The incidence of HCV infection declined substantially during the study period, consistent with an overall decrease in HCV incidence at the population-level in the province of British Columbia . Further, people enrolled in 2000–2005 and 2006–2012 had a reduced risk of HCV infection, after adjusting for other factors associated with HCV infection. Although there are few recent international studies following sufficient numbers of PWID over such a long period to assess long-term trends in HCV incidence, this is consistent with the results observed elsewhere. In a long-term cohort of PWID in Amsterdam, the Netherlands, HCV incidence decreased from 27.5/100 py in 1985 as compared to 2.0/100 py in 2004–2005 . In Australia, among PWID attending needle and syringe programs, HCV incidence decreased from a peak of 30.8/100 py in 2003 to a low of 4.0/100 py in 2009 . In a community-based cohort of PWID in Baltimore, United States, a non-significant decline in HCV incidence was observed from 22.0 cases/100 py in 1988–1989 to 7.8 cases/100 py in 2005–2008 . However, HCV incidence remains high in a number of international settings, ranging from 7 to 47/100 py , –, –, and strategies to prevent infection are still urgently needed.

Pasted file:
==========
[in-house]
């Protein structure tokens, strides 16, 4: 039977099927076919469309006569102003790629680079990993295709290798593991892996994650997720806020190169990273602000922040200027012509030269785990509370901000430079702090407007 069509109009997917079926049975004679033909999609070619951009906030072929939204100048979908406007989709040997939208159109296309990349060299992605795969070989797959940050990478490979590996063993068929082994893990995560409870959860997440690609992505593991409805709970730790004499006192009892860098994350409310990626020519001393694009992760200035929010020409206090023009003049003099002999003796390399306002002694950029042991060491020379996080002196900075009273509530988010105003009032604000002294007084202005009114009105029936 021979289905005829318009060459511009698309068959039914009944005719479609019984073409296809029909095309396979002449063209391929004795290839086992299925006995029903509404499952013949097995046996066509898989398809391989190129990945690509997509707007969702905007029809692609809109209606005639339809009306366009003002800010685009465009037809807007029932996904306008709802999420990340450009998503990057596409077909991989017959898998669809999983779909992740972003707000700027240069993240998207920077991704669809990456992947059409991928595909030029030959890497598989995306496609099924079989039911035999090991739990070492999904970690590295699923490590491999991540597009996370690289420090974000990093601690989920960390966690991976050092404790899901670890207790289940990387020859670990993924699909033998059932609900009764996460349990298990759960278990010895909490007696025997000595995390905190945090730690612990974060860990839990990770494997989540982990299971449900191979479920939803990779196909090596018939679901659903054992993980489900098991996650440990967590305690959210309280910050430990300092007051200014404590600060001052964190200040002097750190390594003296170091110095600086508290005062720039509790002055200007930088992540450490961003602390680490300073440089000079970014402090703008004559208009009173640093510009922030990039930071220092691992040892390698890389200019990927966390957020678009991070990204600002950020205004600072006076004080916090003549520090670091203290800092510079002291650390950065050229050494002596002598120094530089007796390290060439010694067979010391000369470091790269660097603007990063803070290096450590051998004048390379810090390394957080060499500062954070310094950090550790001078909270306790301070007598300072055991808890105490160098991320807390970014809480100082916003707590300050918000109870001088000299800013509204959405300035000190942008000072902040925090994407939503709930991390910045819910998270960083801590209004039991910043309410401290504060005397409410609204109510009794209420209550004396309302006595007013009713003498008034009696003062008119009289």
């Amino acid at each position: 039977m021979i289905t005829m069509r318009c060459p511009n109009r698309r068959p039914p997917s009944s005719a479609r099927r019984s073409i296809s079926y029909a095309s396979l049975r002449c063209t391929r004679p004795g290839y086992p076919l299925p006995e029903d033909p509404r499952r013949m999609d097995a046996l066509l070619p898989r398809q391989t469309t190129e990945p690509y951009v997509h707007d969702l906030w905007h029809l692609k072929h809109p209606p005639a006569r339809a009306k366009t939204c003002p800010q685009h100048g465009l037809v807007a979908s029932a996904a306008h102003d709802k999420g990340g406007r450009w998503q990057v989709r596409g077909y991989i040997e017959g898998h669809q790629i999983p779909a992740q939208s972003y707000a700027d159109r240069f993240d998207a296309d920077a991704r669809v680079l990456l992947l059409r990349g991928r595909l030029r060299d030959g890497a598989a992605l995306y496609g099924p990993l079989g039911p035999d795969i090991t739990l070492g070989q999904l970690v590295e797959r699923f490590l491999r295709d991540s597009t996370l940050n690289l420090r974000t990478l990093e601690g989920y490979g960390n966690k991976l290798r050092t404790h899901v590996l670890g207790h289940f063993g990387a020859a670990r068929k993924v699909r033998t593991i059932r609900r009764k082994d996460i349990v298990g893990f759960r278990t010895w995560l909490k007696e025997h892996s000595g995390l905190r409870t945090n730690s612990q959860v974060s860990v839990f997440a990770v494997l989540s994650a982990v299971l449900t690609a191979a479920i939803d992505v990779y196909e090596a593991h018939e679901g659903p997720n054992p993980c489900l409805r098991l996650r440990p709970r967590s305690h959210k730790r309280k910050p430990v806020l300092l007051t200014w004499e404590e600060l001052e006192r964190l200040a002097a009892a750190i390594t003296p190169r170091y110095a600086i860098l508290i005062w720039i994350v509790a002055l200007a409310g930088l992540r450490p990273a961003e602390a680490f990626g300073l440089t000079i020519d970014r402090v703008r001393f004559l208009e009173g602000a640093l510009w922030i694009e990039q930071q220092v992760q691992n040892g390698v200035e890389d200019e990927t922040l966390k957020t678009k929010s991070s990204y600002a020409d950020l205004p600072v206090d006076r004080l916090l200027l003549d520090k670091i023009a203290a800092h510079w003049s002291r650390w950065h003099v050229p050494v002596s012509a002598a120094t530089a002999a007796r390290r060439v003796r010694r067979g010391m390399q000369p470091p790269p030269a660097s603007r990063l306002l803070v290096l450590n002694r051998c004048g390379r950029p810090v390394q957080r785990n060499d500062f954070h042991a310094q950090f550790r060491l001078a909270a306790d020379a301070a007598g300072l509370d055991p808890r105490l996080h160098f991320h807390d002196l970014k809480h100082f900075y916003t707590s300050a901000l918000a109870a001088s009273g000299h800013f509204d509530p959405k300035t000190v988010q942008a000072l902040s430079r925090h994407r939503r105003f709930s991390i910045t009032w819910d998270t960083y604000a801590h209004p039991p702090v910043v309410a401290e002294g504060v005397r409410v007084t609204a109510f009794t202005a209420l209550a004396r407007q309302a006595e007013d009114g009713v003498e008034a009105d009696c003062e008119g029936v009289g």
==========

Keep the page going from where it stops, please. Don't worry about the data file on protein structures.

Consistent with previous studies, unstable housing , injecting cocaine use , , , , , ,  and injecting heroin use , ,  were associated with HCV infection in this study. Injecting methamphetamine use was also associated with HCV infection, which is a concerning finding, given an increase in methamphetamine use and reports of ready access to methamphetamine among young people who use drugs in Vancouver . Further prevention efforts are needed specifically targeted to methamphetamine injectors, given the increased risk of HCV seroconversion in this group.